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How To Create An Effective Executive Resume

How To Create An Effective Executive Resume

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When you are in the hot seat for a new job, employers, hiring managers, and recruiters all want to know the same thing—what can you offer? For senior-level professionals, your quantifiable, high-impact accomplishments give companies a snapshot of your unique tangible value. So, if your executive resume lacks the WOW factor, you are not doing a great job of marketing yourself.

In order to take a career accomplishment from average to outstanding, you need to set the stage for the reader. For example: Increased annual sales 25% in 2006. At first glance, this accomplishment appears impressive, however, there are several questions that should be addressed.

What was the sales growth prior to 2006, what actions or activities directly impacted the company’s sales or was the company going through any changes/transitions during 2006? The answer to one or more of these questions can cast a whole new light on the original accomplishment statement.

How To Create An Effective Executive Resume

Creating attention-getting accomplishments for your executive resume takes careful thought and employing strategic use of a tried and true formula—Challenge-Action-Results.

Step 1: C Is For Challenge

Take the reader through the circumstances that led to the accomplishment; describe what was going on the industry or company during a specific time period. Indicate whether you were tasked with obtaining specific goals or corporate objectives. A corporate challenge expressed on an executive resume may look like one of these:

  • Tasked with delivering 10% return on $700 million investment portfolio in unpredictable real estate industry.
  • Charged with reducing installation costs which peaked at 20% higher above industry norm and boosting operational efficiencies by 15%.
  • Hand-picked by CEO to increase profitability, improve eroding market share and repair strained customer relationships.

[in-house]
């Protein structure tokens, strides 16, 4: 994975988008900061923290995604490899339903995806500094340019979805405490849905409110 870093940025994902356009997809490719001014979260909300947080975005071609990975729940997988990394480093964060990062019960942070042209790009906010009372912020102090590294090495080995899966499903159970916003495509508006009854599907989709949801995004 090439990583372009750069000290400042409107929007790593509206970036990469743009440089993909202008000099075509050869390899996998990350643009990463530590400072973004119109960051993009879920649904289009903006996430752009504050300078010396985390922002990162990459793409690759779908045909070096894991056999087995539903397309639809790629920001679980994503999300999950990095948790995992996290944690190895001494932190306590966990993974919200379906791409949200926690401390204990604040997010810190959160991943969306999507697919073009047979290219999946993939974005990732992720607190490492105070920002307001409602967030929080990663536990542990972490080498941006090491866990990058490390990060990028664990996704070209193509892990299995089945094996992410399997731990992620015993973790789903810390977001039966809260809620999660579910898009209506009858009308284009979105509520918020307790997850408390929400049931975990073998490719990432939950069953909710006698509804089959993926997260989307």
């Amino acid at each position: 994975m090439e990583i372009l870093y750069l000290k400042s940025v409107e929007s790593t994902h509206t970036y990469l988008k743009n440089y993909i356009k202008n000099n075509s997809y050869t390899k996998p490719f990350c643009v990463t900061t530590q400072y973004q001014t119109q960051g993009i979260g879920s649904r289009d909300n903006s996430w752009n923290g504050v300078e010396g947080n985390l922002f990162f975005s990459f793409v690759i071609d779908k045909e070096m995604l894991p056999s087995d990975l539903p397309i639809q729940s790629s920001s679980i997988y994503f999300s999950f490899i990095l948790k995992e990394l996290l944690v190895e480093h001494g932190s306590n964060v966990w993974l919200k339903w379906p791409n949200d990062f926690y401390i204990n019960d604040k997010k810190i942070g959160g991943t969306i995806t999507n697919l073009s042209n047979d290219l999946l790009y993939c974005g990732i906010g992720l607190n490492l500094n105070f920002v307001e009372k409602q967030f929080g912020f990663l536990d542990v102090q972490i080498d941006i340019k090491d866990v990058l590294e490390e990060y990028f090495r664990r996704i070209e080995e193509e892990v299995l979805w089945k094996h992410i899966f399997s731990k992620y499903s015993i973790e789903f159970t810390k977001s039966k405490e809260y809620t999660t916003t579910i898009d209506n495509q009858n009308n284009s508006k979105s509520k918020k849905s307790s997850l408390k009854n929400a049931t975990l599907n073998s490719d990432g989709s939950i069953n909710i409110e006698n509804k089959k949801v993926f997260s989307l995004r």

Step 2: A Is For Actions Or Action Steps

Your strategy here is to show employers the extent of your leadership capabilities and problem-solving skills; discuss what new initiatives you implemented or innovative methods you employed. The key is not to overwhelm the reader with minor details, but make sure to give a good overview of what steps you took to achieve the desired outcome. A few good examples of action step sentences include:

  • Recruited, assembled, and trained top-performing sales team and utilized word-of-mouth marketing strategy to build client base and generate consistent revenue stream.
  • Led transition team and orchestrated all facets of corporate acquisition including financial analysis, revenue projections, valuation and pricing, and bid submission process.

Step 3: R Is For Results

Were you successful and what was the bottom-line impact of your actions? Summarize the highlights and main points of each accomplishment into one or two sentences. Write your career accomplishments in a format that quantifies the results and provides direct evidence of your core competencies and qualifications. The accomplishment statements below demonstrate how to capture powerful results:

  • Executed ardent negotiations and implemented innovative investment strategies which grew investment portfolio from $500,000 to $3 million in just two years.
  • Created “first-of-its-kind” technology company to offer complete suite of IT solutions instead of a-la carte services; new strategy helped increase market share 20%.

Executive resumes have to be succinct, concise and be able to pass the 60-second test. Regardless of how remarkable your quantifiable results may be, they lose their impact if placed at the end of a sentence. If we took the same examples used in Step 3 and revised them, they would appear like this:

  • Grew investment portfolio from $500,000 to $3 million in two years by executing ardent negotiations and implementing innovative investment strategies.
  • Increased market share 20% by creating “first-of-its-kind” technology company to offer complete suite of IT solutions instead of a-la carte services.

Remember that C-A-R stories are critical on executive resumes, leadership profiles and achievement summaries; they also work well as practice material for interview preparation.

Photo Credit: Shutterstock

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Abby Locke Abby M. Locke is the founder of Premier Writing Solutions and Beyond Glass Ceilings. As a global résumé writer and brand expert, she has been quoted in various publications including Washington Post, Wall Street Journal, and ABCnews.com.